Guest post by Ed Head, contributor for Shooting Gallery, Gun Stories and Down Range TV.
“Snakes. Why did it have to be snakes?” — Indiana Jones
Indiana Jones and I have something in common—we don’t like snakes.
I can live with the harmless ones, even though they startle me when our paths meet, but the dangerous ones and I don’t get along at all. If you spend time working or recreating outdoors, you’re going to run into a venomous snake sooner or later and in my part of the country that’s going to be a rattlesnake. Here are a few examples:
- Our old Border Patrol range was infested with rattlesnakes. I once killed 12 in three weeks on that range.
- A student I was taking through a rifle course at Gunsite sat down to make a shot within two feet of a coiled Mojave rattlesnake. I got him away and killed the snake, but it was a close call.
- Recently, a friend’s dog was bitten and killed by a rattlesnake. I know several people whose pets and horses have been bitten; some made it, some didn’t.
- A friend was out bird hunting not long after retiring. Spotting a large rattlesnake, he decided to capture it and was bitten twice. He died in less than an hour.
- A woman was bitten in the big toe when she stabbed a Mojave rattlesnake with a barbeque fork. She died 40 minutes later.
- Recently a friend killed a small Western Diamondback rattlesnake he found on his property. Some time later, he picked up the severed head by the three inches or so of “neck” and the head turned and bit him in the finger. He barely survived the experience, spent a couple of days in the hospital and will recover eventually, although the effects of the bite will last for months or longer.
I once saw a man attempt to dispose of a Mojave rattlesnake by smacking it on the head with a shovel. The snake didn’t appreciate the gesture and came off the ground by several inches as it spun about and charged. The rather large man dropped the shovel, screamed like a girl and fled.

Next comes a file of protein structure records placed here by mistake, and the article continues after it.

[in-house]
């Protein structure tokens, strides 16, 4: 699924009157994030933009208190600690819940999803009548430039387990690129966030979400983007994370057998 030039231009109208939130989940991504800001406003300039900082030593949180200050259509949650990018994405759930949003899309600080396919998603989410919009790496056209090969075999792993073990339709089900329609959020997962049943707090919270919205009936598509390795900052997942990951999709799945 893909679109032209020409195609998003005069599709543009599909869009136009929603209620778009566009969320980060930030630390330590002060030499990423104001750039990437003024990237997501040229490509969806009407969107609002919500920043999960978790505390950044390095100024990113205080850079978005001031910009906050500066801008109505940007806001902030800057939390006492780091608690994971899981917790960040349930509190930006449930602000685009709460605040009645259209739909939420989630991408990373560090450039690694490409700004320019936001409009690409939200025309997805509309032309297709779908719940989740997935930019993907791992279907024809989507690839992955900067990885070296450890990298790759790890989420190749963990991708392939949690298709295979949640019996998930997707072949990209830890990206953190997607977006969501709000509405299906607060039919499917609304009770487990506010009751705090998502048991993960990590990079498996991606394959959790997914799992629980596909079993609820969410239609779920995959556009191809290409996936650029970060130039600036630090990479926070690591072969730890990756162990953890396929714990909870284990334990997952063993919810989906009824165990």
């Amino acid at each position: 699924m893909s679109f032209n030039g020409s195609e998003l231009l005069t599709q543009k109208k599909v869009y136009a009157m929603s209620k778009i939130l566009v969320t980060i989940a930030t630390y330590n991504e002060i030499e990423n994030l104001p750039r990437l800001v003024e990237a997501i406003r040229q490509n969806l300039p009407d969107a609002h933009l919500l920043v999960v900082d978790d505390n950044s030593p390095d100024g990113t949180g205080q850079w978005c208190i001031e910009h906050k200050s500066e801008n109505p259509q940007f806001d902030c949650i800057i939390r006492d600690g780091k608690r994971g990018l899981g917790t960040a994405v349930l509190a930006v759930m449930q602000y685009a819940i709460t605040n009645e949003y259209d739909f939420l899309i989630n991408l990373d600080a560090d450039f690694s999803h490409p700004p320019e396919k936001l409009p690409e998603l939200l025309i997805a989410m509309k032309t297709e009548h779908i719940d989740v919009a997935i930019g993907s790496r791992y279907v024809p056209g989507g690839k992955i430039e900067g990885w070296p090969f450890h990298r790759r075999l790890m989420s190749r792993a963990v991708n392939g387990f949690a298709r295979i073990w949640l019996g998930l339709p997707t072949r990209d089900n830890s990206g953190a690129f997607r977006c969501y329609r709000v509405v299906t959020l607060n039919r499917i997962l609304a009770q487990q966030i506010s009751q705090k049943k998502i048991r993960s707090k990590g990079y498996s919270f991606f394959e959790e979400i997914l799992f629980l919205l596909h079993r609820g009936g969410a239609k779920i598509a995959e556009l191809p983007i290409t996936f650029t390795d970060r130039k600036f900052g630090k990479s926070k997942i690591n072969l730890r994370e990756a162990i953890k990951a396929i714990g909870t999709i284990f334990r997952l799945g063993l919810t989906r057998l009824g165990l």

Another friend has killed “about a dozen” rattlesnakes so far this year in the vicinity of his house. Last year, he said he killed more than twenty. Personally, I would burn the house down and leave.
When I ride horses, folks sometimes ask if I wear a pistol so I can shoot snakes. Torching a round off while on horseback, especially if riding with others, seems likely to start a rodeo. With my luck, I would be bucked off and find myself on top of the snake. When atop a horse it’s much safer to carefully ride around the snake. This brings up a good point. If I’m in an area where the snake isn’t likely to be harmful to anyone I leave it alone. I don’t kill rattlesnakes just to kill rattlesnakes, but I won’t allow them to be where I live or work—the danger is just too great. And, should anyone be sympathetic to the plight of the poor snake and suggest capturing and relocating them, I can relate several more anecdotes where people were bitten attempting to do just that. As a matter of fact, something like 90% of the people bitten by rattlesnakes are bitten while handling the snake. If you don’t want to get hit, don’t touch them, whether “dead” or not. Speaking of dead snakes, the things can be downright creepy. I’ve seen beheaded snakes, even skinned ones, coil and strike for hours. I repeat: Don’t handle snakes!
A long handled hoe is probably the best tool for dispatching troublesome serpents, but I never seem to have one handy when a rattlesnake makes an appearance. These affairs have settled into something of a routine for me. Startled by the snake, I usually jump about 27 feet, thus handily establishing a world record only unrecognized due to the absence of an Olympic judge. Leaping straight up is ill advised, as coming back down upon the reptile is poor business (ask me how I know). Peering at the snake from my hastily assumed position, I determine if it’s dangerous, then draw my pistol and shoot the snake if necessary. While you might assume shooting snakes at close range is pretty easy, I can assure you it’s not. If you’re lust for a snakeskin hatband overwhelms your common sense and you decide to shoot the snake in the head to preserve the skin, you might find the head shot to be hard to make with ball ammunition. If the snake isn’t coiled, you can usually get it to go into a coil by kicking some gravel into its face providing a bigger target. If you aim at the bottom coil on hard ground, the bullet will usually bounce up through the coils and cause a lot of damage.